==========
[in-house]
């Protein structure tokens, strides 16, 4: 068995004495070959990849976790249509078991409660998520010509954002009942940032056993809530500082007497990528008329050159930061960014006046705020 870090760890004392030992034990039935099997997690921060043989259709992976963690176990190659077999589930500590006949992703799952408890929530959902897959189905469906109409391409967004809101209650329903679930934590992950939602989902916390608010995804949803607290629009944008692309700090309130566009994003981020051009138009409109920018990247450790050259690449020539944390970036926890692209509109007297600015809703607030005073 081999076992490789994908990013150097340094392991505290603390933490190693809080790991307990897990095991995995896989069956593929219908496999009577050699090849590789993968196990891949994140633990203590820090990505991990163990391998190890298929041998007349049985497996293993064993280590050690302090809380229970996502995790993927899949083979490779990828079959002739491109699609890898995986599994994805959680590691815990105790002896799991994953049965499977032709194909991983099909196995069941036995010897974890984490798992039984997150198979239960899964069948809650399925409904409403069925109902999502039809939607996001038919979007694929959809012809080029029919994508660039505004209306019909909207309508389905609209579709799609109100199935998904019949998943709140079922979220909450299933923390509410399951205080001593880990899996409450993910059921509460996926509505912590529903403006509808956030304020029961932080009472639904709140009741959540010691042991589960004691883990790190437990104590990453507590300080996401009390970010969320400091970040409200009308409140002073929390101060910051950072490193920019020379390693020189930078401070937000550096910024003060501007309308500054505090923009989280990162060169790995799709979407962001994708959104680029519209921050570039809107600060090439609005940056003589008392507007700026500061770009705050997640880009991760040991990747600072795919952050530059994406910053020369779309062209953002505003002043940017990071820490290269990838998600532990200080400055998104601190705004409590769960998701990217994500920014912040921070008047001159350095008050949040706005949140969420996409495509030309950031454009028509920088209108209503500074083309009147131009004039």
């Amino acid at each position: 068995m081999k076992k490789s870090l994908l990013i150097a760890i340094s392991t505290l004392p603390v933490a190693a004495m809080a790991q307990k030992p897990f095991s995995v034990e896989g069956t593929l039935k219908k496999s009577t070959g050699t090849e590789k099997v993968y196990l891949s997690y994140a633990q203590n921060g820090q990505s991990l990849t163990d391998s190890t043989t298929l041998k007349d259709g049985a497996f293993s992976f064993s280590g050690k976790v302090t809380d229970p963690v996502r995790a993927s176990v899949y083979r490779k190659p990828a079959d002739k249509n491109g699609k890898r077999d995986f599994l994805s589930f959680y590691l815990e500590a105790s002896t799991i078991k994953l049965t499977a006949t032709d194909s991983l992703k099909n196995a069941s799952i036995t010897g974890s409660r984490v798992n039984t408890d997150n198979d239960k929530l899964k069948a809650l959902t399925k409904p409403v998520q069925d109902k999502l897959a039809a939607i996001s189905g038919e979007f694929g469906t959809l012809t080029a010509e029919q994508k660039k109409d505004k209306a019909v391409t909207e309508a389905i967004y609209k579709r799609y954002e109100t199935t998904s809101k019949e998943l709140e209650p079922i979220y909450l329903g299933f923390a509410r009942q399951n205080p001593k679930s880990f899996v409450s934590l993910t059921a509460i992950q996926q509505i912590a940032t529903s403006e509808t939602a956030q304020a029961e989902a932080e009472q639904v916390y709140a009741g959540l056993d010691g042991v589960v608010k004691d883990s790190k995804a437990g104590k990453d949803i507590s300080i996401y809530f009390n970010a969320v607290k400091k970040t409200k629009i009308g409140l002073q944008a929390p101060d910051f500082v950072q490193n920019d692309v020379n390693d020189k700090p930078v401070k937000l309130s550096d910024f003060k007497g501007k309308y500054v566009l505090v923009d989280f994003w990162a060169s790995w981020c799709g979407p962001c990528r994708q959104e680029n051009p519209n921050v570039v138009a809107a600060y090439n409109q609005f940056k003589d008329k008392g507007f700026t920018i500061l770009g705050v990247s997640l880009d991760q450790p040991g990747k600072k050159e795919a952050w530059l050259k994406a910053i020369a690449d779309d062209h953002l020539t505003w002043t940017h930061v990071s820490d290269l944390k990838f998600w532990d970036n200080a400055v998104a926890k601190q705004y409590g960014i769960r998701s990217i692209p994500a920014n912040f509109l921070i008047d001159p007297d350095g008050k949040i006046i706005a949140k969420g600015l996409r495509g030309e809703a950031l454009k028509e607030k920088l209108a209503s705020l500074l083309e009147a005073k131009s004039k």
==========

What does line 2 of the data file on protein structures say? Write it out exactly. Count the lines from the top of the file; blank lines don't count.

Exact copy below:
């Protein structure tokens, strides 16, 4: 068995004495070959990849976790249509078991409660998520010509954002009942940032056993809530500082007497990528008329050159930061960014006046705020 870090760890004392030992034990039935099997997690921060043989259709992976963690176990190659077999589930500590006949992703799952408890929530959902897959189905469906109409391409967004809101209650329903679930934590992950939602989902916390608010995804949803607290629009944008692309700090309130566009994003981020051009138009409109920018990247450790050259690449020539944390970036926890692209509109007297600015809703607030005073 081999076992490789994908990013150097340094392991505290603390933490190693809080790991307990897990095991995995896989069956593929219908496999009577050699090849590789993968196990891949994140633990203590820090990505991990163990391998190890298929041998007349049985497996293993064993280590050690302090809380229970996502995790993927899949083979490779990828079959002739491109699609890898995986599994994805959680590691815990105790002896799991994953049965499977032709194909991983099909196995069941036995010897974890984490798992039984997150198979239960899964069948809650399925409904409403069925109902999502039809939607996001038919979007694929959809012809080029029919994508660039505004209306019909909207309508389905609209579709799609109100199935998904019949998943709140079922979220909450299933923390509410399951205080001593880990899996409450993910059921509460996926509505912590529903403006509808956030304020029961932080009472639904709140009741959540010691042991589960004691883990790190437990104590990453507590300080996401009390970010969320400091970040409200009308409140002073929390101060910051950072490193920019020379390693020189930078401070937000550096910024003060501007309308500054505090923009989280990162060169790995799709979407962001994708959104680029519209921050570039809107600060090439609005940056003589008392507007700026500061770009705050997640880009991760040991990747600072795919952050530059994406910053020369779309062209953002505003002043940017990071820490290269990838998600532990200080400055998104601190705004409590769960998701990217994500920014912040921070008047001159350095008050949040706005949140969420996409495509030309950031454009028509920088209108209503500074083309009147131009004039």